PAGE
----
And the misogyny isn’t only coming from inside the house. To be accounted for is the sexism women face from the outside whenever they associate with the royal family. Kate Middleton (now beloved by royal fans) was once given the nickname “Waity Katie” – a rude, dismissive reference to the fact that Kate and William dated for eight years before tying the knot. Three years before their wedding, the Daily Mail claimed Kate and her sister Pippa had been nicknamed “the wisteria sisters” because they were “highly decorative, terribly fragrant, and with a ferocious ability to climb.” The fact that Charles and Camilla’s affair was framed so often as a “Camilla vs Diana” problem (by way of comparisons between the two) rather than a “the future king is cheating on his wife” problem. The fact that when Harry and Meghan decided they’d rather not live the rest of their lives as royals, the move became known as “Megxit” – putting the responsibility and the attention on the wife, rather than the fully grown man who had made the decision with her and who originated within the family himself.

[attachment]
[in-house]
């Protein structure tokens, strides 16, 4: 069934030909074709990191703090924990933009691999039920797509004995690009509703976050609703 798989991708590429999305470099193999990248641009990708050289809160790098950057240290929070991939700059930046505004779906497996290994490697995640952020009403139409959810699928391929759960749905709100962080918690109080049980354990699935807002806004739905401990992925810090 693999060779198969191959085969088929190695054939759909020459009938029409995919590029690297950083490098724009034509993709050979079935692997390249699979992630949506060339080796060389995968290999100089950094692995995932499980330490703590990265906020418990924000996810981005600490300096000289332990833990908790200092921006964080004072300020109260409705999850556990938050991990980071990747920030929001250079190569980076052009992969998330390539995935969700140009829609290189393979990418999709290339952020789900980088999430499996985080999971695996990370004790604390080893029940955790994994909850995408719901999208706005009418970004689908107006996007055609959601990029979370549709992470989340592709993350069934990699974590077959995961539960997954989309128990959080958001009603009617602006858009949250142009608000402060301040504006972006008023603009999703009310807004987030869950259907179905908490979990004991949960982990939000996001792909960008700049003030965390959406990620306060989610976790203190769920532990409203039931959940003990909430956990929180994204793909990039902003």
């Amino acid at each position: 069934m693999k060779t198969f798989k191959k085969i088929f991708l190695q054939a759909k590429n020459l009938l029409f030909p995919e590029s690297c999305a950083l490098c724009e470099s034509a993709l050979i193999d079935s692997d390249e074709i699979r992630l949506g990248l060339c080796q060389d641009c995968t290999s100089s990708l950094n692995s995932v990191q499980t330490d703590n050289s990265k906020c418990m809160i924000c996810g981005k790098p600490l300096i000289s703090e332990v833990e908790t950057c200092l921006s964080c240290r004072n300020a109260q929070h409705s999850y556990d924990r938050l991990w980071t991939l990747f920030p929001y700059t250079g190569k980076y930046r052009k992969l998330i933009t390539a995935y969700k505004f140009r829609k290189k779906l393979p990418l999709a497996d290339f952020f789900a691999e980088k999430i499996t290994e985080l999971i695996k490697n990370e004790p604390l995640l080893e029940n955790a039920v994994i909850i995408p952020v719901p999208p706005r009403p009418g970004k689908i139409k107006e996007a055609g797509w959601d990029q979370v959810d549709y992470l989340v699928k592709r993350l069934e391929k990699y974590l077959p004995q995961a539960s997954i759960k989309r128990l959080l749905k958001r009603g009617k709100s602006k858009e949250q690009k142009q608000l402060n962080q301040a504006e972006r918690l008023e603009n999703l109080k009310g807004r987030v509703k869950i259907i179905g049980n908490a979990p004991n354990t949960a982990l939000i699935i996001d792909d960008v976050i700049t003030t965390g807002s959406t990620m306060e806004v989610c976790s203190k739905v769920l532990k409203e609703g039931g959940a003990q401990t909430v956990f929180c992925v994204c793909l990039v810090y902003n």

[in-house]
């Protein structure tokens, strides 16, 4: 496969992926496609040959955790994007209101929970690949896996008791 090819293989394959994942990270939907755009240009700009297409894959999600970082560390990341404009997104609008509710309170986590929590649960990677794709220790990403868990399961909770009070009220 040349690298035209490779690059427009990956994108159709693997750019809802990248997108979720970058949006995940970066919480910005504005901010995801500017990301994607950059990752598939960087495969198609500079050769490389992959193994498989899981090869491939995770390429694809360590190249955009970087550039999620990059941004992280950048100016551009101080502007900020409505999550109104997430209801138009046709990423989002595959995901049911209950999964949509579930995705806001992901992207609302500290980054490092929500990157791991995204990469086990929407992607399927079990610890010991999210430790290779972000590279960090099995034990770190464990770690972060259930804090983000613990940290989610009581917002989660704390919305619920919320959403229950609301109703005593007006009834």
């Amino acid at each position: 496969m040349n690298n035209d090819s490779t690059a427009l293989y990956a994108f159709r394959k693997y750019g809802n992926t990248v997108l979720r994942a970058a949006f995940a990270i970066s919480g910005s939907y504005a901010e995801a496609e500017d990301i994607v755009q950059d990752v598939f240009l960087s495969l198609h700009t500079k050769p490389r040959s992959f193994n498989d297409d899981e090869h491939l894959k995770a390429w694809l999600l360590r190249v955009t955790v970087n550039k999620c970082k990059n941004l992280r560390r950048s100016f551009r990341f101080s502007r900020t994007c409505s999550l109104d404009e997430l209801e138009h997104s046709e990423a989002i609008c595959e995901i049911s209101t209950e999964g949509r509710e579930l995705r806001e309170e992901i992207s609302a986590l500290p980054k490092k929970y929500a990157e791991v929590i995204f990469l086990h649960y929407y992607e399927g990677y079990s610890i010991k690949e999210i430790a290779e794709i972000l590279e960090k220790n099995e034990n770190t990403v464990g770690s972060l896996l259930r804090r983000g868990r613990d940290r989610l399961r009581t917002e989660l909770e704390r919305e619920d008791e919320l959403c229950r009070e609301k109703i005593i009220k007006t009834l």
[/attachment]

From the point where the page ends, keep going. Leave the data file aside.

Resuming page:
The monarchy has the power to intervene when things start to go awry, as proven by the Queen’s press secretary’s demand for an apology over those Royal Train claims 42 years ago. So when it doesn’t – or when it does too little, too late – it reads as a choice, more than as neutral inaction.

“The British monarchy is a more than one-thousand-year-old institution with a ninety-six-year-old CEO and a septuagenarian waiting in the wings,” Tina Brown wrote in her new and most recent book, The Palace Papers. “It cannot be expected to be nimble.” Be that as it may (and Brown is not wrong here), it is also an institution that lives on public relations, and therefore on relevance. If it’s going to be here at all, then it needs to evolve. Giving the ladies it so essentially needs a fair shake might be the best place to start.